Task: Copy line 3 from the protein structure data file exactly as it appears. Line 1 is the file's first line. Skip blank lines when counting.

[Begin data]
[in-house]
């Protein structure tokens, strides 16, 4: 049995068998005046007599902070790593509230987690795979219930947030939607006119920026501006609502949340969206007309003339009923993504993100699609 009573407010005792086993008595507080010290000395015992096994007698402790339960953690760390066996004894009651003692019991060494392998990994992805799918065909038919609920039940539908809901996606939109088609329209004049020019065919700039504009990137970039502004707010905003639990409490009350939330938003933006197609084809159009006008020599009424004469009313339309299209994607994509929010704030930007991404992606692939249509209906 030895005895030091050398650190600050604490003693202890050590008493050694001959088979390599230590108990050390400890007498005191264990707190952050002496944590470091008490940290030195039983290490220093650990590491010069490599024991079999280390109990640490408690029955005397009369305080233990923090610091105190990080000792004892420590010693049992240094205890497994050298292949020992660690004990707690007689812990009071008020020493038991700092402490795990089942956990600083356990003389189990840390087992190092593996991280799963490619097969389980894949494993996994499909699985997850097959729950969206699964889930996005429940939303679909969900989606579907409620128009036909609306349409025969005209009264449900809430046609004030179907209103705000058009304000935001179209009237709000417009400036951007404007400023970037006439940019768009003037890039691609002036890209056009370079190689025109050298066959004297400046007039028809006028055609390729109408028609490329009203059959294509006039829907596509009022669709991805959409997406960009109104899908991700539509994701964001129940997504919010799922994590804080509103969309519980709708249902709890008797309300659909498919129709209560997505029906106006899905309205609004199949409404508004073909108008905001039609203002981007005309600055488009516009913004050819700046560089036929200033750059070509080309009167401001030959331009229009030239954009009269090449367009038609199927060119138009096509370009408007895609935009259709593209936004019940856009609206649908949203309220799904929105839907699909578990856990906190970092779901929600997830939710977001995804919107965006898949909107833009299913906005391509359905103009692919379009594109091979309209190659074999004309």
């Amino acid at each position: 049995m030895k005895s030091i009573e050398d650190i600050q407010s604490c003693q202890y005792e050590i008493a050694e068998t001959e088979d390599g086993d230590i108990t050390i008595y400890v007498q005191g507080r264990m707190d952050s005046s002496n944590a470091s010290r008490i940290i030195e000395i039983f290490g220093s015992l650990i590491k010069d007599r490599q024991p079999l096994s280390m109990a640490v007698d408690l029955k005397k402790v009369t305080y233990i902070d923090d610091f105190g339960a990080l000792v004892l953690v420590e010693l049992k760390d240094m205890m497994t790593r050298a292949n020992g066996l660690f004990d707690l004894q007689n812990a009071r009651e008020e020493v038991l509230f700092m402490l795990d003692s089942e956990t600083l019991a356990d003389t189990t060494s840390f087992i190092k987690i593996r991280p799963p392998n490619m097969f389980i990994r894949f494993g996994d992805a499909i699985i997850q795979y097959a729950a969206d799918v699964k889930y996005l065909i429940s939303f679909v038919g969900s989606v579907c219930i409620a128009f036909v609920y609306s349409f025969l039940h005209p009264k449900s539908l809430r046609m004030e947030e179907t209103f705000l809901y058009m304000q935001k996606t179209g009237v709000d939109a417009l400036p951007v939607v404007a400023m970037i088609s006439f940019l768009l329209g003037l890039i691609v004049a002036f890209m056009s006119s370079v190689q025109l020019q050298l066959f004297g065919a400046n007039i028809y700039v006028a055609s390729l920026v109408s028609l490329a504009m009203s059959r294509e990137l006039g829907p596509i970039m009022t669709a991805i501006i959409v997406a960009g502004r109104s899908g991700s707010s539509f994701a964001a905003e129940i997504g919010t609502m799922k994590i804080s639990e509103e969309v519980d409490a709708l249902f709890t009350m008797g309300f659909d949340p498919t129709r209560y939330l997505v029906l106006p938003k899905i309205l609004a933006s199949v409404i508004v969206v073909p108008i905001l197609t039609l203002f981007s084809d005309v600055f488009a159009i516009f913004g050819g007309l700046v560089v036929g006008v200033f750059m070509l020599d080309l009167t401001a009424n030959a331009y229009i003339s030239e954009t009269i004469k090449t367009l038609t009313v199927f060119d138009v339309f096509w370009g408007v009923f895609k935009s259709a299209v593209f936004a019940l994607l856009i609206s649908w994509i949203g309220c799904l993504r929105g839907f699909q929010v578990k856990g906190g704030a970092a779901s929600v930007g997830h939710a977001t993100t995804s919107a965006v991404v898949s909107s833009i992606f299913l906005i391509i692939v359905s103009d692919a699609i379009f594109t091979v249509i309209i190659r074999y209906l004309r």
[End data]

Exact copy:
């Amino acid at each position: 049995m030895k005895s030091i009573e050398d650190i600050q407010s604490c003693q202890y005792e050590i008493a050694e068998t001959e088979d390599g086993d230590i108990t050390i008595y400890v007498q005191g507080r264990m707190d952050s005046s002496n944590a470091s010290r008490i940290i030195e000395i039983f290490g220093s015992l650990i590491k010069d007599r490599q024991p079999l096994s280390m109990a640490v007698d408690l029955k005397k402790v009369t305080y233990i902070d923090d610091f105190g339960a990080l000792v004892l953690v420590e010693l049992k760390d240094m205890m497994t790593r050298a292949n020992g066996l660690f004990d707690l004894q007689n812990a009071r009651e008020e020493v038991l509230f700092m402490l795990d003692s089942e956990t600083l019991a356990d003389t189990t060494s840390f087992i190092k987690i593996r991280p799963p392998n490619m097969f389980i990994r894949f494993g996994d992805a499909i699985i997850q795979y097959a729950a969206d799918v699964k889930y996005l065909i429940s939303f679909v038919g969900s989606v579907c219930i409620a128009f036909v609920y609306s349409f025969l039940h005209p009264k449900s539908l809430r046609m004030e947030e179907t209103f705000l809901y058009m304000q935001k996606t179209g009237v709000d939109a417009l400036p951007v939607v404007a400023m970037i088609s006439f940019l768009l329209g003037l890039i691609v004049a002036f890209m056009s006119s370079v190689q025109l020019q050298l066959f004297g065919a400046n007039i028809y700039v006028a055609s390729l920026v109408s028609l490329a504009m009203s059959r294509e990137l006039g829907p596509i970039m009022t669709a991805i501006i959409v997406a960009g502004r109104s899908g991700s707010s539509f994701a964001a905003e129940i997504g919010t609502m799922k994590i804080s639990e509103e969309v519980d409490a709708l249902f709890t009350m008797g309300f659909d949340p498919t129709r209560y939330l997505v029906l106006p938003k899905i309205l609004a933006s199949v409404i508004v969206v073909p108008i905001l197609t039609l203002f981007s084809d005309v600055f488009a159009i516009f913004g050819g007309l700046v560089v036929g006008v200033f750059m070509l020599d080309l009167t401001a009424n030959a331009y229009i003339s030239e954009t009269i004469k090449t367009l038609t009313v199927f060119d138009v339309f096509w370009g408007v009923f895609k935009s259709a299209v593209f936004a019940l994607l856009i609206s649908w994509i949203g309220c799904l993504r929105g839907f699909q929010v578990k856990g906190g704030a970092a779901s929600v930007g997830h939710a977001t993100t995804s919107a965006v991404v898949s909107s833009i992606f299913l906005i391509i692939v359905s103009d692919a699609i379009f594109t091979v249509i309209i190659r074999y209906l004309r």